I have to buy new alarm clocks because I smash them so hard in the morning. My day usually starts around 6:30 a.m., when the alarm clock gets smacked for the first time. Around 7:00 a.m. I begin to seriously consider getting up, and then I usually fall asleep again and wake up in a panic because it is 7:35 a.m.
The next fourty-five minutes are a blur: a bowl of homemade granola, coffee, shower, sometimes another coffee (not today — I’m late!), desperate attempts to cover the dark circles under my eyes, a string of texts from my best friend (coffee? coffee? coffee? you awake?), and a desperate search to find my keys. Sometimes I even remember my glasses, although that usually doesn’t happen until I am already outside, running for the bus.
I’ve been told that there is no better feeling on earth than being the first person to open up the lab. Who knows? When I walk through the heavy doors friendly faces turn towards me. The lab chirps with the sounds of clinking glassware. Machines purr comfortably in the background. I scan the room to see who is using which instruments and plan my day accordingly.
Imagine a mad scientist with his iconic beakers and flasks, swishing around strangely-coloured liquids in an oddly shaped container. That’s what my work looks like. After I get everything set up, it will run on its own, making comforting dripping noises. A quick needle jab into a different machine and finally I can take breath. It is 9:30 a.m.
I look around for my friend Jacob who still wants coffee (coffee? coffee? I’m hungry.) We buy some overpriced coffee and snacks and sit in wooden chairs. I listen to him talk about his latest problems in rock land and offer some uninspiring advice. Then I tell him the riveting and heart-wrenching problems that I’ve encountered in plant land. Then commences the detailed report about his puppy, Mr. Waffles, which commands my full attention because, well, priorities.
After three cups of coffee I can no longer ignore my emails, which are piling up by the minute. If my emails were a food, they would be the uninspiring gnocchi that I made a couple of months ago. It tasted disgusting, but I felt obligated to eat it bite… by bite… by miserable, horrible bite. Then I threw the rest of it in the garbage.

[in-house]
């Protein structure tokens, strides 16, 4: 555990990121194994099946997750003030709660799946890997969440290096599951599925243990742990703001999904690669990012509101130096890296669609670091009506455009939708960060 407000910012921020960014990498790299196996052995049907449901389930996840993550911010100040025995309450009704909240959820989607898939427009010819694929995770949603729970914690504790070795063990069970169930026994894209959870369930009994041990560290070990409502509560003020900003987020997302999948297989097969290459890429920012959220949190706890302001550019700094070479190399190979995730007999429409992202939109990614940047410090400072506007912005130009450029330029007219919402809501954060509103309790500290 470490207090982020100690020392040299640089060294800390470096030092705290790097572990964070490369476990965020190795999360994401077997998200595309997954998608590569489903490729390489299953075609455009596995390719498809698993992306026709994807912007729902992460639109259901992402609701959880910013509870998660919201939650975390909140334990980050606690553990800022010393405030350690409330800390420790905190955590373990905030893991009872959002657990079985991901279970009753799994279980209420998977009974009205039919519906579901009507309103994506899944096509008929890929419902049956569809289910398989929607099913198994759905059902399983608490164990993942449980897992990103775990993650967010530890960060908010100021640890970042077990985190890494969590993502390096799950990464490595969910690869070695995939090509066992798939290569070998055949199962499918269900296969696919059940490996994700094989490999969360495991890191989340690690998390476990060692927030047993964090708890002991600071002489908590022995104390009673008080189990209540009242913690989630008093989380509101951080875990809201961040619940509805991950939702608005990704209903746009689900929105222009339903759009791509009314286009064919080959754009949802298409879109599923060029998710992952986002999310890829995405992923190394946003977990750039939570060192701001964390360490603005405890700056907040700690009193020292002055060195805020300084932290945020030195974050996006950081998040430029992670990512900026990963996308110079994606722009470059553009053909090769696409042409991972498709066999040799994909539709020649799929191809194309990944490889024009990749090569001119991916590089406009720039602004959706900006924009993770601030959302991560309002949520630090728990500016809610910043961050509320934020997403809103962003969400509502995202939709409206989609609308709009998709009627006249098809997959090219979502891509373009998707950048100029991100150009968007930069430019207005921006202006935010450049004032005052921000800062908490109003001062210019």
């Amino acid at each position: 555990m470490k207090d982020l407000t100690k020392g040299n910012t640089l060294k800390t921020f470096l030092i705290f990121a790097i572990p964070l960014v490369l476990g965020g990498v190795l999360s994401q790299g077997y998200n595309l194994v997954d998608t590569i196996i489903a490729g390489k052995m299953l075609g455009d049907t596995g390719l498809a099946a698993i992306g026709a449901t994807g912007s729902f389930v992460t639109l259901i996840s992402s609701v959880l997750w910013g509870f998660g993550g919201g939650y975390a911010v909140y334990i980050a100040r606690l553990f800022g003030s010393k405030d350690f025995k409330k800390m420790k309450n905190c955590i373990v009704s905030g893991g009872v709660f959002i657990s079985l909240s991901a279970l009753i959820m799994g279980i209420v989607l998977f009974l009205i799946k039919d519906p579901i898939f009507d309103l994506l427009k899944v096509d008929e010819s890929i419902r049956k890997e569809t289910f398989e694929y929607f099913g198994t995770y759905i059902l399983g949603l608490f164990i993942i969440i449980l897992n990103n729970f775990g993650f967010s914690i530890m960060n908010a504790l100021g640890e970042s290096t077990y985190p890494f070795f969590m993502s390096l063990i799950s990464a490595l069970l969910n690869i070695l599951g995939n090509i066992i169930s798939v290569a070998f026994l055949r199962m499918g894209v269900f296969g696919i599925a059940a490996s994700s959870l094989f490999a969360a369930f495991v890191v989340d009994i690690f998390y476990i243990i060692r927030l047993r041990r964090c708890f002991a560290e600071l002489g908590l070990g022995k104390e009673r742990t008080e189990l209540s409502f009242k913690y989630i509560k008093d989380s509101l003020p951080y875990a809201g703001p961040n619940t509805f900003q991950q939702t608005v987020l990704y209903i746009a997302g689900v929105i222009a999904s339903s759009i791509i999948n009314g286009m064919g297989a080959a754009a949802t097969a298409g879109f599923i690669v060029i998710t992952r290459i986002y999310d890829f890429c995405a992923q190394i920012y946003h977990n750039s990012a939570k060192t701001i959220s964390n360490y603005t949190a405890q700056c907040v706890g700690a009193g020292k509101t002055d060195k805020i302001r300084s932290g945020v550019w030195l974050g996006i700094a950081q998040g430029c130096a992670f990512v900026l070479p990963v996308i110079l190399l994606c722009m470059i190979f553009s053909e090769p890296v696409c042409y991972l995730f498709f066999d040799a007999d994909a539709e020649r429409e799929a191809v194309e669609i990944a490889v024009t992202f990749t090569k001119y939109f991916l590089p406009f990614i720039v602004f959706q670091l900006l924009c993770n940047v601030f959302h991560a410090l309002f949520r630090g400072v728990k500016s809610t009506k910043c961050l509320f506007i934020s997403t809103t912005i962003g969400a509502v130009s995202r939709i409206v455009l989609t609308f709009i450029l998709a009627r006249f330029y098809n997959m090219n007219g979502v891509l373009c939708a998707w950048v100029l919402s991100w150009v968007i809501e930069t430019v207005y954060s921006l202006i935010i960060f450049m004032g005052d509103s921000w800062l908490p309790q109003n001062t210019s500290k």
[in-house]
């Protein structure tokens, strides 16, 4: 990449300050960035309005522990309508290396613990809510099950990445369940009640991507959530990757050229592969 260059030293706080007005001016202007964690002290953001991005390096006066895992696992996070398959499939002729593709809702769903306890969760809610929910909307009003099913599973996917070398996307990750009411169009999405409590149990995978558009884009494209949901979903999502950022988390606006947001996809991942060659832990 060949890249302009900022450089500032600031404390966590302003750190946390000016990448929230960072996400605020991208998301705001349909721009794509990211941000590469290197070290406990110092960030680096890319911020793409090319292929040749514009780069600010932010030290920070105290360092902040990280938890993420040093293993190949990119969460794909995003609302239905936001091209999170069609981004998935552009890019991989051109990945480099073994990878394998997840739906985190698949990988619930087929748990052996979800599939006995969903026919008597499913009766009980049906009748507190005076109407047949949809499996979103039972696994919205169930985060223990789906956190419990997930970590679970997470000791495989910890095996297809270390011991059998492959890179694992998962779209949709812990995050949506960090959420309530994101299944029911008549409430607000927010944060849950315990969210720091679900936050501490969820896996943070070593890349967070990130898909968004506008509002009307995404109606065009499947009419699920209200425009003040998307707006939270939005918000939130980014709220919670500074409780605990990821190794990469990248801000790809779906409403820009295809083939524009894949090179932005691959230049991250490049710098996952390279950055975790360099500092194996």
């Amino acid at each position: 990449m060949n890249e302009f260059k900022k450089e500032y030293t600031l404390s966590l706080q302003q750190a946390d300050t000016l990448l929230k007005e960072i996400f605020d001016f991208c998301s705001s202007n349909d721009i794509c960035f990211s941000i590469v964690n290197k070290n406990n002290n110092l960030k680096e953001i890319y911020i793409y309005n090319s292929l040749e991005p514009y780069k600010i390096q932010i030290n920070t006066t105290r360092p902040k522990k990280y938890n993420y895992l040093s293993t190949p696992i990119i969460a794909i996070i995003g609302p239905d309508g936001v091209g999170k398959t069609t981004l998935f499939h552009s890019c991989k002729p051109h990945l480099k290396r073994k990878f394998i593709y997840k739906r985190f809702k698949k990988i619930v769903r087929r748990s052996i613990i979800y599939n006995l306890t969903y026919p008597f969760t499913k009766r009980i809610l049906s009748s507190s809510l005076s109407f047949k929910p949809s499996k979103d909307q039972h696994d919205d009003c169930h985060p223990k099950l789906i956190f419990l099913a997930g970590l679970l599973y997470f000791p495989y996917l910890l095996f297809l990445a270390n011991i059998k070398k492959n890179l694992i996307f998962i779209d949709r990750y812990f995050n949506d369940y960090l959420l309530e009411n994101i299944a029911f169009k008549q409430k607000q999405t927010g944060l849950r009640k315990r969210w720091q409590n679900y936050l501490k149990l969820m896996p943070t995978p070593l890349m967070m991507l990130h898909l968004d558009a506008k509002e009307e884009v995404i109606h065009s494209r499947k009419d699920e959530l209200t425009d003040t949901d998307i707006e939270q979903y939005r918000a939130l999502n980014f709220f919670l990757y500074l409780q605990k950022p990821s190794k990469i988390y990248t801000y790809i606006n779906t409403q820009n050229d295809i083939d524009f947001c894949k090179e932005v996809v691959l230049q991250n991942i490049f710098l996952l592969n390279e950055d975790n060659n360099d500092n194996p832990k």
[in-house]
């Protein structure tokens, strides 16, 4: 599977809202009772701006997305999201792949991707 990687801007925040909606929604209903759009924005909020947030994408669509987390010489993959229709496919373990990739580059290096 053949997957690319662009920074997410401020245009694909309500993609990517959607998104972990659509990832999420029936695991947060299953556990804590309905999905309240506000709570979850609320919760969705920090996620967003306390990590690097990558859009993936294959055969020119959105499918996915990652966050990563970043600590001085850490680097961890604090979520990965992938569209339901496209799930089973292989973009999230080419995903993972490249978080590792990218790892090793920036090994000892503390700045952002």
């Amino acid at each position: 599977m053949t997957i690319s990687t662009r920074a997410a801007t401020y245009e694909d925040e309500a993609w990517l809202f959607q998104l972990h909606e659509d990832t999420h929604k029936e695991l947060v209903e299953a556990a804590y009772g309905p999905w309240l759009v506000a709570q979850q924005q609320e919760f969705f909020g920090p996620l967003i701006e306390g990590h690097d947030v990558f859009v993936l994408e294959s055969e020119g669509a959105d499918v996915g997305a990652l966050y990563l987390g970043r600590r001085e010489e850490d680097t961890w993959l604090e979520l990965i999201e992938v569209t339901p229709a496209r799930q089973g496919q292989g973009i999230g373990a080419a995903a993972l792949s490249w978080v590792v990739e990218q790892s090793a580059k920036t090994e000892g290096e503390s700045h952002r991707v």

The next few hours involve a lot of running. I rush from the Earth Sciences building to the Geography building and back again, bouncing from meeting to meeting and attempting to fulfill the multiplicity of commitments that I’ve made to various extracurricular groups on campus. Then it’s lunchtime.
I stumble into the lab, peeling away layers upon layers of hats and scarves and jackets (welcome to Canada). I plop down on a stool and pull out a Tupperware filled with my latest concoction (usually a curry of sorts). I chat with the lab staff and, while nobody is looking, Jacob and I program fake events into the electronic lab calendar. “I think it’s going to be my birthday tomorrow,” he says. “Wow,” I reply, typing quickly, “I didn’t know your birthday was during National Sock Month.”
Around 3:00 p.m. most of the students and staff have cleared out of the lab, which is when I get my best work done. I turn up the volume on a horrible playlist — something trashy like “TOP 40 2016 SUMMER REMX” — and begin to crush plants, grinding them into an unrecognizable powder. I carefully pour the powder into clean, labelled vials, and weigh them out into minuscule capsules. Rinse and repeat.
Around 7:00 p.m. I usually get hungry, which means that it’s time to go home. Like Mr. Waffles, my schedule revolves around food. I trudge for twenty minutes through the snow to my apartment and stomp my boots firmly on the mat as I walk through the doors. A rush of warm air greets me and I step inside. I faceplant on the carpet (boots still on) and enter into a ephemeral state wherein I am too tired to get up, but am also too hungry to continue resting.
I walk into the kitchen and fry some tofu for a sandwich. After eating I feel marvelous. I put on my favourite pair of pajamas and cue up the next episode of Outlander or Orphan Black and drink a cup of tea. I call my mom and get ready for bed, double checking the locks before closing my eyes. I try not to think about all of the things I need to do tomorrow, and then I drift off to sleep.